Planarization of Substrate Topography by Spin Coating

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Planarization of Substrate Topography by Spin Coating

Authors: L. E. Stillwagon, R. G. Larson, and G. N. Taylor

J. Electrochem. Soc. 134, 8, 2030-2037

Soft matter keywords

Spin coating, thin films, capillarity, viscosity

By Alex Epstein

Abstract from the original paper

The results of a study of topographic substrate planarization with films applied by a spin-coating process are reported. It is shown that spin coating produces conformal film profiles over topographic gaps on the substrate that are wider than about 50 um and that leveling of these gaps can only occur after spinning ceases if the film is able to flow over large distances. A comparison of the major forces acting on the film leads to the conclusion that the flow is driven primarily by capillarity when the width of the gap is less than 5000 um. A theory is developed that relates the time required to level the gaps to their width and to the thickness and viscosity of the film. The results of experiments performed to test the theory are presented and discussed.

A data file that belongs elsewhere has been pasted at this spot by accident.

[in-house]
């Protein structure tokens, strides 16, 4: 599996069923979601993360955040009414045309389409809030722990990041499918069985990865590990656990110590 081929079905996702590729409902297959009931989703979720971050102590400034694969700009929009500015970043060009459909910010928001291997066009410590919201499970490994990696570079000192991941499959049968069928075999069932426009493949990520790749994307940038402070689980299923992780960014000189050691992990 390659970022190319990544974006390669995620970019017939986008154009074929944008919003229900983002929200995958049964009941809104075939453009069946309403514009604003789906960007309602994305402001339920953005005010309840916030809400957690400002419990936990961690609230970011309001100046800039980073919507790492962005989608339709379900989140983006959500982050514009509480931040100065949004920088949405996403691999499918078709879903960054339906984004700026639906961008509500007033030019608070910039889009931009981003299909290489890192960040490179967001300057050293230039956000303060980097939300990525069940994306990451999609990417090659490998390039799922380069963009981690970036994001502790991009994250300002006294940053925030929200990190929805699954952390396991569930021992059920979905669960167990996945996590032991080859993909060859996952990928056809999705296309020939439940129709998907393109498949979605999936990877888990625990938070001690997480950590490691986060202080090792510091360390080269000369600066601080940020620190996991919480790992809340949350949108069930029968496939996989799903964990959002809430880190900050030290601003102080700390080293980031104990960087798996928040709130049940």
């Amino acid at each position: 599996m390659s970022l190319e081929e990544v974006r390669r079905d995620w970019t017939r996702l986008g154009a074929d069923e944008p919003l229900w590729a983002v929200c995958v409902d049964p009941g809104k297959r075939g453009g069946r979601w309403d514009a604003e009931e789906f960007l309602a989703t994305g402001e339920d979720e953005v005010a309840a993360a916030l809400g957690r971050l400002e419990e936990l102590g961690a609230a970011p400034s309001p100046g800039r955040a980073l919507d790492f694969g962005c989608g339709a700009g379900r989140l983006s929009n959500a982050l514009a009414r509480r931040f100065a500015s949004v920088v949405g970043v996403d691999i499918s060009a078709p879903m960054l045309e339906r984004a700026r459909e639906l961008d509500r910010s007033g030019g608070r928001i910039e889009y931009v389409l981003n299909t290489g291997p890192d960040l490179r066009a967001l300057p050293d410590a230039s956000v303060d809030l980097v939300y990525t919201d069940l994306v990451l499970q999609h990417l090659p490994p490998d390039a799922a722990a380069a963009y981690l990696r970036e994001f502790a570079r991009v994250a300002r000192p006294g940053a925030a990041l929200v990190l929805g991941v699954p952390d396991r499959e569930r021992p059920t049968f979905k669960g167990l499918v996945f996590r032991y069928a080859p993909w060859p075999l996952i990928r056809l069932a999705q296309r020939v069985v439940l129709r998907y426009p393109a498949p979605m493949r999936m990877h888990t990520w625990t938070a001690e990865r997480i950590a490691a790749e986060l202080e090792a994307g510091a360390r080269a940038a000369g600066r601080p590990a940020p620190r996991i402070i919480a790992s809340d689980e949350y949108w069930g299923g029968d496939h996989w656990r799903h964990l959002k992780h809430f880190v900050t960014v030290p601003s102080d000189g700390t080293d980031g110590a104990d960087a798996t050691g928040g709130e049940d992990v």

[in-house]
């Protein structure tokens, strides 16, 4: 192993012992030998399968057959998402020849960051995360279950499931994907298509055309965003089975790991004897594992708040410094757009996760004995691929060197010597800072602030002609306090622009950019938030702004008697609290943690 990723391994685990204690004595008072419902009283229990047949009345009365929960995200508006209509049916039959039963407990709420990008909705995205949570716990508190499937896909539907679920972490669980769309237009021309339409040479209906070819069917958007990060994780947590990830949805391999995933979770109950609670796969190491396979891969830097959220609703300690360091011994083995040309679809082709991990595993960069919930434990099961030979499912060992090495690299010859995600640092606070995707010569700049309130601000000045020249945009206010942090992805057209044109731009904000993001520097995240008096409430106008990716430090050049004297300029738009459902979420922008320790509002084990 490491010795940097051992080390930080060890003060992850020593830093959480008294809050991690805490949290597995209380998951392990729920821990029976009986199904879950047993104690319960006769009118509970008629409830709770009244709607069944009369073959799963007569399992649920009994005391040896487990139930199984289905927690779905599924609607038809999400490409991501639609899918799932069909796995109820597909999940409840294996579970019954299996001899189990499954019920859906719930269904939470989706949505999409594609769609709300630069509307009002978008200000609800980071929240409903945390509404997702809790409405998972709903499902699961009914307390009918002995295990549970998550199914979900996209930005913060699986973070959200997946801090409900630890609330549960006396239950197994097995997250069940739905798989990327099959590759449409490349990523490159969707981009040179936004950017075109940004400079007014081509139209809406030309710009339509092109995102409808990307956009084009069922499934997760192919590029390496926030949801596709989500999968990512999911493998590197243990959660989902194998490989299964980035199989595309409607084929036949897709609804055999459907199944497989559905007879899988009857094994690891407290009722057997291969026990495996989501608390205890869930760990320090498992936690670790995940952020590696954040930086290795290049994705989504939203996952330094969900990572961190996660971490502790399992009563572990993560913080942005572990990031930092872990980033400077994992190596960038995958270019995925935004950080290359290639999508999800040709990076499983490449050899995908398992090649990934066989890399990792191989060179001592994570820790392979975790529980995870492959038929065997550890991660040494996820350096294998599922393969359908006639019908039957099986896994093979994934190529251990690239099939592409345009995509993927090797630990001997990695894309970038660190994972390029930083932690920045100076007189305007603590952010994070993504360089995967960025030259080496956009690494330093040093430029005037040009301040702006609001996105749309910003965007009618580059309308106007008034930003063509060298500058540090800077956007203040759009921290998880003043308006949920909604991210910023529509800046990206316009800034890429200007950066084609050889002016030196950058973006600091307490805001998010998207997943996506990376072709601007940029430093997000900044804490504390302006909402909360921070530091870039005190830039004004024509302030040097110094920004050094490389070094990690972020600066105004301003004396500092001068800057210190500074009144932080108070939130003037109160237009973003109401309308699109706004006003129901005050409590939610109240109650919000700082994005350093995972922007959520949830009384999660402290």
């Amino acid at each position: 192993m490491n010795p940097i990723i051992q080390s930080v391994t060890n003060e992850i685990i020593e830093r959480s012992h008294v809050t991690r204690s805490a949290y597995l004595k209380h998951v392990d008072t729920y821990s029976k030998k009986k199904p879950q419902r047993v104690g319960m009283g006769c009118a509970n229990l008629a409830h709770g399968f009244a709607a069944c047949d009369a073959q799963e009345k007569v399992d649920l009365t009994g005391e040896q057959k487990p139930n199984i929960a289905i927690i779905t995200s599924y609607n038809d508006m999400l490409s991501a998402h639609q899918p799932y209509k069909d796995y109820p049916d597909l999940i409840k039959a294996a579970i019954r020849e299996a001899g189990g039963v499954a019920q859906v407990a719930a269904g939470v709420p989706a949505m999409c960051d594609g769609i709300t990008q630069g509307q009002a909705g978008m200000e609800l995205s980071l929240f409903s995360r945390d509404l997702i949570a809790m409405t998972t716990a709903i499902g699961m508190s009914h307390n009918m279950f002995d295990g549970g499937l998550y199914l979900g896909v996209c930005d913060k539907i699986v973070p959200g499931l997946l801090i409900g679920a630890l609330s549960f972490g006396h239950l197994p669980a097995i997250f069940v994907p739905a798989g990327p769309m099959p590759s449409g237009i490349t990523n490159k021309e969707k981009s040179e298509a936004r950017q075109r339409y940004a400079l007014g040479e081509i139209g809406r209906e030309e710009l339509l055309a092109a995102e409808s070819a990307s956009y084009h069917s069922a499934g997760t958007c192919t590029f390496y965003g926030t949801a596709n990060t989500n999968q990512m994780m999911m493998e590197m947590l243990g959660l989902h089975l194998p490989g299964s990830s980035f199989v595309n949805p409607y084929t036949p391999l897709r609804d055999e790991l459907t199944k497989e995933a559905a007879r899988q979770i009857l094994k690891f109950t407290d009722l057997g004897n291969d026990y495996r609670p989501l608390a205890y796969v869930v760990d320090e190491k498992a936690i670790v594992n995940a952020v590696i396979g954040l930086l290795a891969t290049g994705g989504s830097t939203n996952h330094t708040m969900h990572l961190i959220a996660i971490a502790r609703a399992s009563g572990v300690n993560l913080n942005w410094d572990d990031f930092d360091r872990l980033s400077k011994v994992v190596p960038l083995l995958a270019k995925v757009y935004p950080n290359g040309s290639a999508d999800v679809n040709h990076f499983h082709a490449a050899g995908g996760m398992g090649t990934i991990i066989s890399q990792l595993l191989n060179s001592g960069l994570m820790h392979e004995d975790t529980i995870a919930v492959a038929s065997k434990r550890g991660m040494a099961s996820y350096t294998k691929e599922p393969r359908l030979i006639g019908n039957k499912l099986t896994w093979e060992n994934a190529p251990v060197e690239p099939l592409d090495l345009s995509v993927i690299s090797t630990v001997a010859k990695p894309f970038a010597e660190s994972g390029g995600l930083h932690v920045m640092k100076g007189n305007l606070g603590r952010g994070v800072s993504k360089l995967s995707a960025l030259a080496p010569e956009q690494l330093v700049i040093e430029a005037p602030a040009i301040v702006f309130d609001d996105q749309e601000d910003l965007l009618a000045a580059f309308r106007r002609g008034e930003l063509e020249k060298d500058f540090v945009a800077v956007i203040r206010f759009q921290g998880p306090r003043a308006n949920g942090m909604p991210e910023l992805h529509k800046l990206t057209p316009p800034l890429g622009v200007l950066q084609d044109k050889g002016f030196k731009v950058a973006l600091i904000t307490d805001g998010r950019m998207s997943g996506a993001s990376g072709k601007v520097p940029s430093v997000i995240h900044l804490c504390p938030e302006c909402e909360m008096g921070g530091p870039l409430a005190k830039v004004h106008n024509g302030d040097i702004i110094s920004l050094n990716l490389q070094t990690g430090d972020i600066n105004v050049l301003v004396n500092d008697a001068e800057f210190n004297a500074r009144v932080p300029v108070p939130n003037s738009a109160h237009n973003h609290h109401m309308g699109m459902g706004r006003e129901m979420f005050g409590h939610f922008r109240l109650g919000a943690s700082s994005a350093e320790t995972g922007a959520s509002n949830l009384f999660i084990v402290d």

Soft matters

Brief background

Spin coating is a widely used technique for coating a flat substrate with a thin film of a liquid material. It is particularly used in the electronics industry, where integrated circuits are manufactured by a sequence of photolithographic steps. However, these processing steps often result in not-so-flat topography. Modern IC's feature multi-level interconnects that can extend microns upward. Consider that the empirical "Moore's Law" tells us that maximum transistor density has been doubling in new computing hardware every 18 months. Now consider basic physics as it applies to photolithography: resolution or minimum linewidth (l) and depth of focus (8) are related to the exposure wavelength (\{lambda}) and the numerical aperture (NA) of the lens as follows

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